LONDON (Reuters) - British builders are planning to construct the biggest number of homes in 11 years, boosted by a bounce-back in London, an industry body said on Thursday.
Builders registered 43,578 new homes for construction between July and September, up 15 percent on the same period in 2017 and the biggest number since the third quarter of 2007, the National House-Building Council said.
An increase of 141 percent for registrations in London was boosted by a number of large-scale developments and compared with unusually low figures a year earlier.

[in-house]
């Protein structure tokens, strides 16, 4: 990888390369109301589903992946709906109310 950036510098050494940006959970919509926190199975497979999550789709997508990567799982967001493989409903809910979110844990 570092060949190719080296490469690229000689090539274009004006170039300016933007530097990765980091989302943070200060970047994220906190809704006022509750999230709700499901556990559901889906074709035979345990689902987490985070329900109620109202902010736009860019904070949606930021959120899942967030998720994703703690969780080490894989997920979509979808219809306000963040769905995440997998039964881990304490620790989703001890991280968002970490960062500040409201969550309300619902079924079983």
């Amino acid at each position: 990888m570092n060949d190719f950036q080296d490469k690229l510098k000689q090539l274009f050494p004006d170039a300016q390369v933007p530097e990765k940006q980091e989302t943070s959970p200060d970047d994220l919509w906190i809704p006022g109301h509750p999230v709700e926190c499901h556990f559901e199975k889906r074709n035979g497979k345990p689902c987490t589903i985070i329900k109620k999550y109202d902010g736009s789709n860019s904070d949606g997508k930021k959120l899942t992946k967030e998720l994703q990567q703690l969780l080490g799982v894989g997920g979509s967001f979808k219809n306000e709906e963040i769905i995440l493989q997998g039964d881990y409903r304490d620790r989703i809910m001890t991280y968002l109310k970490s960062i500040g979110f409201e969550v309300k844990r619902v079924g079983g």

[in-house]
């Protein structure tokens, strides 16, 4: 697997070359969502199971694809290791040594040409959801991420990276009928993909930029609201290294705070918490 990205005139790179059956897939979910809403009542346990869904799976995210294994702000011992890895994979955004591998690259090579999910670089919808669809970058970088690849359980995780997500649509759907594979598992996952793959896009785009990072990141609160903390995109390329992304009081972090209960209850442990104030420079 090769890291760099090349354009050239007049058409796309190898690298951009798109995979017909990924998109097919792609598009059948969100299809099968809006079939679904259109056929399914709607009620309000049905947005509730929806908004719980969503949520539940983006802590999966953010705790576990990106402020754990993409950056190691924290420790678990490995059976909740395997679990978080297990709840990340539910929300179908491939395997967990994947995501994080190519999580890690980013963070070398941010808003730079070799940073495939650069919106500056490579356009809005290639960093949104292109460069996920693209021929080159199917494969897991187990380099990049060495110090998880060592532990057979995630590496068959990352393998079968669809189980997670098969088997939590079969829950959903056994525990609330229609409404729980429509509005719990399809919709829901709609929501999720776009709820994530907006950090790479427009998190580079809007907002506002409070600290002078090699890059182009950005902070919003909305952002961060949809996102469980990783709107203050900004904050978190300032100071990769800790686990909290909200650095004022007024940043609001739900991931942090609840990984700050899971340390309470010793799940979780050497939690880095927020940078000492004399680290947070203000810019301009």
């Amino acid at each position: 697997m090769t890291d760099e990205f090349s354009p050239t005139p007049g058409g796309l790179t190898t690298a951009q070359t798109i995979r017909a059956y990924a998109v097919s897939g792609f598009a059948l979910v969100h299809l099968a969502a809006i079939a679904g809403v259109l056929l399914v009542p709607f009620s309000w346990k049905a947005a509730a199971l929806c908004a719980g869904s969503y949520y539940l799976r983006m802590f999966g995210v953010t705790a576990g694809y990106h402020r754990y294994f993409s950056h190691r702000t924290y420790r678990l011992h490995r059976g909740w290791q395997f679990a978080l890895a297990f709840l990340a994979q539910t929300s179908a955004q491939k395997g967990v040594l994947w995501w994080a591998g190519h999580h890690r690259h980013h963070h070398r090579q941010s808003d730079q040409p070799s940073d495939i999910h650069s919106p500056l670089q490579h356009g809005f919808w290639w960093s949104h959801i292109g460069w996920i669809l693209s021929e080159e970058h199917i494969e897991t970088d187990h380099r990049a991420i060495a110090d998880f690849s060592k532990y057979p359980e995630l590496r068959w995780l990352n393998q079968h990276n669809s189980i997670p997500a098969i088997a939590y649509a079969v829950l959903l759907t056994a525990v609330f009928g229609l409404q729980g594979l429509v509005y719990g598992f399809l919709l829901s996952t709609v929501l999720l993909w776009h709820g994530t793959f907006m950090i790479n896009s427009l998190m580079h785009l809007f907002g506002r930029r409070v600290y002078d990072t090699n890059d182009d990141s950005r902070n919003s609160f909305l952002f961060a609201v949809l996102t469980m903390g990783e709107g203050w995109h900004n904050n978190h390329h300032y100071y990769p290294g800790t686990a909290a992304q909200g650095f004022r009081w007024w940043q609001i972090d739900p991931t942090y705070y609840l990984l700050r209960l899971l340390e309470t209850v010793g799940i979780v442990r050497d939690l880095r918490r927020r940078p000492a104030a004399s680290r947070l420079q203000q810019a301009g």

London, once the driver of home-building in Britain, has seen house prices fall as Brexit raises concerns about its financial sector and its appeal to foreign investors.
Higher purchase taxes on homes costing over 1 million pounds have also slowed the market in the capital.
“On a broader front, the industry remains cautious in the short-run until the economic impact of Brexit is clearer,” NHBC Chief Executive Steve Wood said.
Hitting the government’s target of 300,000 new homes a year by the mid-2020s would require innovation in new construction methods and an answer to skills shortages, he said.
Shortages of European construction workers have pushed up pay for builders in London and many companies are concerned that they will struggle to find staff once Britain leaves the EU.
Reporting by William Schomberg, editing by David Milliken